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Male identity and sperm displacement in Drosophila melanogaster

Journal of Insect Physiology 41(12): 1087-1092

Male identity and sperm displacement in Drosophila melanogaster

In Drosophila melanogaster, most of the sperm stored in a female is often displaced by the sperm from a subsequent mating. The exact mechanism of sperm displacement in D. melanogaster is unknown. It is thought, however, that the process is mediated largely by the male accessory gland fluid that is passed to the female, with sperm, during mating. If a sperm incapacitation process is involved, a male's accessory gland fluid would have to be able to distinguish between self and nonself sperm. Otherwise a male would incapacitate his own sperm as well as the sperm already stored in the female. Accordingly, if displacement occurs by an incapacitation mechanism, a male should be able to displace his own sperm less than that of another male. This experiment investigated whether males differentially displaced stored sperm when it was their own as opposed to that of another male. Females were remated to the same or a different male that had been sterilised between matings, allowing the degree of displacement of first male sperm to be determined unambiguously. Although no differential displacement was observed, further evidence was obtained that sperm displacement is caused by accessory gland fluid. The results also suggest that sperm displacement is directed primarily against sperm stored in the seminal vesicle rather than the spermathecae.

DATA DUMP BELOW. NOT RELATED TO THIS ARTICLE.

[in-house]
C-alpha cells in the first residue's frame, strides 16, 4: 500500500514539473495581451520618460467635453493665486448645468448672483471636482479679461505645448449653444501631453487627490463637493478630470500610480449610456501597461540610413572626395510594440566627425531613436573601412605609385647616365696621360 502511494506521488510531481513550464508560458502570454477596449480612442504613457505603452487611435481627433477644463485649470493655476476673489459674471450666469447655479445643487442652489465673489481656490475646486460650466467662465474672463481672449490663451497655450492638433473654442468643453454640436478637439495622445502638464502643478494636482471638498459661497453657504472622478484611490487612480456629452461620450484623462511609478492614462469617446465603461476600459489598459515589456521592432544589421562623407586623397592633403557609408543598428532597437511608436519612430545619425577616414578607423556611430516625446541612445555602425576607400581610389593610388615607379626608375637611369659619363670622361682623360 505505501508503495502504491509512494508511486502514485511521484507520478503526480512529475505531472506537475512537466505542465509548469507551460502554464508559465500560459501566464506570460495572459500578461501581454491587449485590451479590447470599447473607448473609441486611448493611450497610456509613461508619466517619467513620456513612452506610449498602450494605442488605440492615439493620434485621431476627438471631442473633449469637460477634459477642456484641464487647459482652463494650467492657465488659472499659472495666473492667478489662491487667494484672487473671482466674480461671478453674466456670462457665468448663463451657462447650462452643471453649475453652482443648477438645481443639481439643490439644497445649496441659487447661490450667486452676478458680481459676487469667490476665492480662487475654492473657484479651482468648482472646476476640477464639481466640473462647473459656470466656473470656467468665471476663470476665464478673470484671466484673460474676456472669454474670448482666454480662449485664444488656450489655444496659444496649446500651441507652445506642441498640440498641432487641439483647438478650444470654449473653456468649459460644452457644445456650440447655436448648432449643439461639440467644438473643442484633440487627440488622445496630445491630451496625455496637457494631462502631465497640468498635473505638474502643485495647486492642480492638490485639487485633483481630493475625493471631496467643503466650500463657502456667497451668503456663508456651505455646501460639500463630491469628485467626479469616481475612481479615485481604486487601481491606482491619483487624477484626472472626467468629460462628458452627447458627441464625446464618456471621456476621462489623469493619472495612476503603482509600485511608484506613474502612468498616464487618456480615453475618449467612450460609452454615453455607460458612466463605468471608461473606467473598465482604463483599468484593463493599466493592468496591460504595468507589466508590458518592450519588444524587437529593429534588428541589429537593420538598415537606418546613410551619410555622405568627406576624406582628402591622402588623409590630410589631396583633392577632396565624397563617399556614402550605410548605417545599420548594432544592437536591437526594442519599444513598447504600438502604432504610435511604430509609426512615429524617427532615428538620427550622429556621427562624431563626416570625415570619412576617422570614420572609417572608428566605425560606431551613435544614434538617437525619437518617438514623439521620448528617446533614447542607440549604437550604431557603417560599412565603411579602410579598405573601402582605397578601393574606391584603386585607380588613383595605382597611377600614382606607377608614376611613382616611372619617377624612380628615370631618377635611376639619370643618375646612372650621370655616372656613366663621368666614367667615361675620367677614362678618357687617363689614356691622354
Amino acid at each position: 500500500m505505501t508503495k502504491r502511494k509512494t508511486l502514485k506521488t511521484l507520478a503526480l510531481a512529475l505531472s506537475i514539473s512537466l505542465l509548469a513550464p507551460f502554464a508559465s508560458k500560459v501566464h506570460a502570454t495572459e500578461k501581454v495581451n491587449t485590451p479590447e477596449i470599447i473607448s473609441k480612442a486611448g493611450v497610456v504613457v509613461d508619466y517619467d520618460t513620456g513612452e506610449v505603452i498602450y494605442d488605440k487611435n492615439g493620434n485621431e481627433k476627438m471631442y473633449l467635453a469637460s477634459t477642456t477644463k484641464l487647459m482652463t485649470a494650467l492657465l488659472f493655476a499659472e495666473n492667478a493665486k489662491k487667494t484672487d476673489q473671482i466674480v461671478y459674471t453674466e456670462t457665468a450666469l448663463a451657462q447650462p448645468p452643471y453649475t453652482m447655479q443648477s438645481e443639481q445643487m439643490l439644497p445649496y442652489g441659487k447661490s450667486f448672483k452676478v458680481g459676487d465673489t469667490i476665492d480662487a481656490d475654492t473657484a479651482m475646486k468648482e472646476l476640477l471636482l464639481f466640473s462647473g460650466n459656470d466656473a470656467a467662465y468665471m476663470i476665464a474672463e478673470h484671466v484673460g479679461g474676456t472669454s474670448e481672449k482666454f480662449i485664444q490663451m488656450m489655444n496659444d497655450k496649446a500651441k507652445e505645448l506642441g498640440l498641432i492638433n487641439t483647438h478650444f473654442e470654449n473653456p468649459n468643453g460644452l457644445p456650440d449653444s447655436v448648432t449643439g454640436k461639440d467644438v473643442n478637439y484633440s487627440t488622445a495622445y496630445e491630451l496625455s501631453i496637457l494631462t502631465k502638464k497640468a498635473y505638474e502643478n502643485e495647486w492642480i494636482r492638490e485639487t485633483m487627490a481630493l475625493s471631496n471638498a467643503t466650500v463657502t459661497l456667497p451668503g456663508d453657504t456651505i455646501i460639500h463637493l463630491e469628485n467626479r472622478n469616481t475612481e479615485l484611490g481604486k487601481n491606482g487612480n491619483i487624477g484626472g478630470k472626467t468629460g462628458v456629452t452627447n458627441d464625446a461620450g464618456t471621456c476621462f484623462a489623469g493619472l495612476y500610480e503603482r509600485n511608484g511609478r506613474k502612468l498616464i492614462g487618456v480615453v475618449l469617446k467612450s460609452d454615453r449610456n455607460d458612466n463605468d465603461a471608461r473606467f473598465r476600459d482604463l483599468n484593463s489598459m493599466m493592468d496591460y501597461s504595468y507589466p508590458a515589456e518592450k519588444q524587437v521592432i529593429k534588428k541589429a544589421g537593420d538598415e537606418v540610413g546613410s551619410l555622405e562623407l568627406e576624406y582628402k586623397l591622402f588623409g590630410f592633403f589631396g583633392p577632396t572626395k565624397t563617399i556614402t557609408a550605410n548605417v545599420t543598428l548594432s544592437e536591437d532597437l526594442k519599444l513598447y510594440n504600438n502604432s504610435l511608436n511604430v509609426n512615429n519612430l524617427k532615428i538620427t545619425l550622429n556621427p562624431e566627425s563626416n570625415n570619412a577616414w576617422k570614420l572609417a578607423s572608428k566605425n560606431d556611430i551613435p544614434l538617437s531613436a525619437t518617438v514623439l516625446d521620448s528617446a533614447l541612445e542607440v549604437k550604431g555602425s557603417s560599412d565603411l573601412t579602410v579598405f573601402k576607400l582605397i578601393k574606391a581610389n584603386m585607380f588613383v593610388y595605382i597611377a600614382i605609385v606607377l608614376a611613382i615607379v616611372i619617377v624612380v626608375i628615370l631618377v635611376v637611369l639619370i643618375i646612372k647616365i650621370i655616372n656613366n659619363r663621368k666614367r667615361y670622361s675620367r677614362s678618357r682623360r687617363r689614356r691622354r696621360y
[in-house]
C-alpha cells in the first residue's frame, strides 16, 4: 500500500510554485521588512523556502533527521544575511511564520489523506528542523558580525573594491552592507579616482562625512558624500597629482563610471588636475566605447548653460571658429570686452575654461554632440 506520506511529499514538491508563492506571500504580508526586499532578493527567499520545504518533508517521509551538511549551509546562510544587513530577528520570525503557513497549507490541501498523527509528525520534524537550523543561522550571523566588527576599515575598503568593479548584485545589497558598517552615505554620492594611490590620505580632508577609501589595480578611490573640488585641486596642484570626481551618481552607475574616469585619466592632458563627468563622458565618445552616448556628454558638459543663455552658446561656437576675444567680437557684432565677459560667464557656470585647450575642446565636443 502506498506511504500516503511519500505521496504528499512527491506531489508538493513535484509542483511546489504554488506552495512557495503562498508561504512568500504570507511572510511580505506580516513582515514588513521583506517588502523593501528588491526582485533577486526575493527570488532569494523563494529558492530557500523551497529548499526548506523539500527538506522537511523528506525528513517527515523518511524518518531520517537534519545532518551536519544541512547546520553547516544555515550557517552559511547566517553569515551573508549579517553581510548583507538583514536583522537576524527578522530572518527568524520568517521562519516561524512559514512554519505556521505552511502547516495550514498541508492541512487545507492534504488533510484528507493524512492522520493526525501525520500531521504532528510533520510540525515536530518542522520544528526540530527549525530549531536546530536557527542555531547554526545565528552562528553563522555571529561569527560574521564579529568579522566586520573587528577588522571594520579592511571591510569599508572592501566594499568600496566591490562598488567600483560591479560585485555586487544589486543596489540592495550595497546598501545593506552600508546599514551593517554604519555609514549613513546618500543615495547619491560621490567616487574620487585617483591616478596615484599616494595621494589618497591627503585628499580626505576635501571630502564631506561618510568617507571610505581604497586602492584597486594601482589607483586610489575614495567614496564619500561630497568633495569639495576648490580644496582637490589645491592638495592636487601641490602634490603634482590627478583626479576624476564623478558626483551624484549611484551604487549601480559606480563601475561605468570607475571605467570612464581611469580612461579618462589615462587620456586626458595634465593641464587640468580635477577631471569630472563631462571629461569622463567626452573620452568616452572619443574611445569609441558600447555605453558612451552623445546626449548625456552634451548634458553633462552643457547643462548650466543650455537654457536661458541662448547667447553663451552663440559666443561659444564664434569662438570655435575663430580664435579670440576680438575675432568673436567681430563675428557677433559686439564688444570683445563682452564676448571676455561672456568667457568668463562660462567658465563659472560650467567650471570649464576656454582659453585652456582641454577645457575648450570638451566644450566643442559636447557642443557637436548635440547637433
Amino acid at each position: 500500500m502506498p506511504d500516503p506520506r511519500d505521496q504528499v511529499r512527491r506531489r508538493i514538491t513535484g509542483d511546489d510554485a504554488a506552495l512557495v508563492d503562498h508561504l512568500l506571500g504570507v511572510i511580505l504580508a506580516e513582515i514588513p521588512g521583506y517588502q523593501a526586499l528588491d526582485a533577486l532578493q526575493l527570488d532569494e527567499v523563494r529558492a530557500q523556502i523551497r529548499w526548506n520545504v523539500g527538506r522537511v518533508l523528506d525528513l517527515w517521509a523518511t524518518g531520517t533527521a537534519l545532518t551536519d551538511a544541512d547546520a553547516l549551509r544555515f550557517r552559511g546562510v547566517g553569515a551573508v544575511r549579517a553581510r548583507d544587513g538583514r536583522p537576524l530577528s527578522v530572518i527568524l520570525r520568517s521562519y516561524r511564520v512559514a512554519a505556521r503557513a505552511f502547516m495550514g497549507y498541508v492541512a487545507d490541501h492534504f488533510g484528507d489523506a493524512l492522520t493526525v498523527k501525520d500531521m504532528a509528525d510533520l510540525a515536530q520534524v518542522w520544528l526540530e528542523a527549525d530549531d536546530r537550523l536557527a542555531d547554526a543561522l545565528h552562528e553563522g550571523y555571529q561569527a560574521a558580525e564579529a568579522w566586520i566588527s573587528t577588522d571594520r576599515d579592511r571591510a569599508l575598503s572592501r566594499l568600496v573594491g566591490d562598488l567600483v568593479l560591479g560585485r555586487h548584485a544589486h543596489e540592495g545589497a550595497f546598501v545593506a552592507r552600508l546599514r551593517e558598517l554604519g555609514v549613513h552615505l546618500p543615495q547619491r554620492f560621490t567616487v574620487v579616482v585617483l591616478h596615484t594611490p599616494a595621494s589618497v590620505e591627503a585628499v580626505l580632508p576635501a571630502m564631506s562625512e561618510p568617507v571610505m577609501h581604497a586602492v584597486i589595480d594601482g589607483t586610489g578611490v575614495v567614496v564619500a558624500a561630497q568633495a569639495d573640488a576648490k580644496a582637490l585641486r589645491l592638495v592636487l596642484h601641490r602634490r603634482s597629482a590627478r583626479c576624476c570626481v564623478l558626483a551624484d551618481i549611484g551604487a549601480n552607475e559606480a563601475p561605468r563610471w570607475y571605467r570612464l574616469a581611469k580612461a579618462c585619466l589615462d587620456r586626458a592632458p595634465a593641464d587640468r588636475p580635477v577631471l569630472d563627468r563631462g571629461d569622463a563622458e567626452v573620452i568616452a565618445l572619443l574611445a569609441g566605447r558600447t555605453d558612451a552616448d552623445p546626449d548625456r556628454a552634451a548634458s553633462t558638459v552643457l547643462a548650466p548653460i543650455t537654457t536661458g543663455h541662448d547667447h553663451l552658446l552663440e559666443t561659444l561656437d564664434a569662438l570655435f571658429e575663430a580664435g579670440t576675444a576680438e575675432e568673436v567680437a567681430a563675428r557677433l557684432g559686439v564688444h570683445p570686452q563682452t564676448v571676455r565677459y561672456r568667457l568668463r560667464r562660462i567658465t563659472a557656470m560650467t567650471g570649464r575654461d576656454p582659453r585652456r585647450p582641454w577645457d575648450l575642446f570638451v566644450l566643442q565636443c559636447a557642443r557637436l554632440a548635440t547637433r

Accession: 002889470

DOI: 10.1016/0022-1910(95)00068-6

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